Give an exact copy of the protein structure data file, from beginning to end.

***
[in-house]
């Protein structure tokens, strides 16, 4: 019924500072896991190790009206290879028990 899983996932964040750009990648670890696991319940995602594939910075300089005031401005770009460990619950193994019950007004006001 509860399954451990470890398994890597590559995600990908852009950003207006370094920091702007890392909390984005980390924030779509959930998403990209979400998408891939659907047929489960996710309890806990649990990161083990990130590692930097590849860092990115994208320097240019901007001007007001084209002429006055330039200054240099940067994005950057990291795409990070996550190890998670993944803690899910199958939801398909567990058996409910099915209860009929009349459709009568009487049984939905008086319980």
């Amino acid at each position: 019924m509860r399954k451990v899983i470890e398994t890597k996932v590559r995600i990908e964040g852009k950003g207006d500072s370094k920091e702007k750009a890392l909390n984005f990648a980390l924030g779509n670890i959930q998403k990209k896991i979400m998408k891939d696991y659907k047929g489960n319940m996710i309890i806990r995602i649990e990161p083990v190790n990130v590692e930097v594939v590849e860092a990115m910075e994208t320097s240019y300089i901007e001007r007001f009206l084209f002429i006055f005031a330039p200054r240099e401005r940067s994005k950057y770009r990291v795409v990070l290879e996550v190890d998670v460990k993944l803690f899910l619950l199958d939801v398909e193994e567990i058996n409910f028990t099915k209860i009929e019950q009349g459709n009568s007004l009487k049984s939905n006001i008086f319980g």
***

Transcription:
[in-house]
């Protein structure tokens, strides 16, 4: 019924500072896991190790009206290879028990 899983996932964040750009990648670890696991319940995602594939910075300089005031401005770009460990619950193994019950007004006001 509860399954451990470890398994890597590559995600990908852009950003207006370094920091702007890392909390984005980390924030779509959930998403990209979400998408891939659907047929489960996710309890806990649990990161083990990130590692930097590849860092990115994208320097240019901007001007007001084209002429006055330039200054240099940067994005950057990291795409990070996550190890998670993944803690899910199958939801398909567990058996409910099915209860009929009349459709009568009487049984939905008086319980």
């Amino acid at each position: 019924m509860r399954k451990v899983i470890e398994t890597k996932v590559r995600i990908e964040g852009k950003g207006d500072s370094k920091e702007k750009a890392l909390n984005f990648a980390l924030g779509n670890i959930q998403k990209k896991i979400m998408k891939d696991y659907k047929g489960n319940m996710i309890i806990r995602i649990e990161p083990v190790n990130v590692e930097v594939v590849e860092a990115m910075e994208t320097s240019y300089i901007e001007r007001f009206l084209f002429i006055f005031a330039p200054r240099e401005r940067s994005k950057y770009r990291v795409v990070l290879e996550v190890d998670v460990k993944l803690f899910l619950l199958d939801v398909e193994e567990i058996n409910f028990t099915k209860i009929e019950q009349g459709n009568s007004l009487k049984s939905n006001i008086f319980g």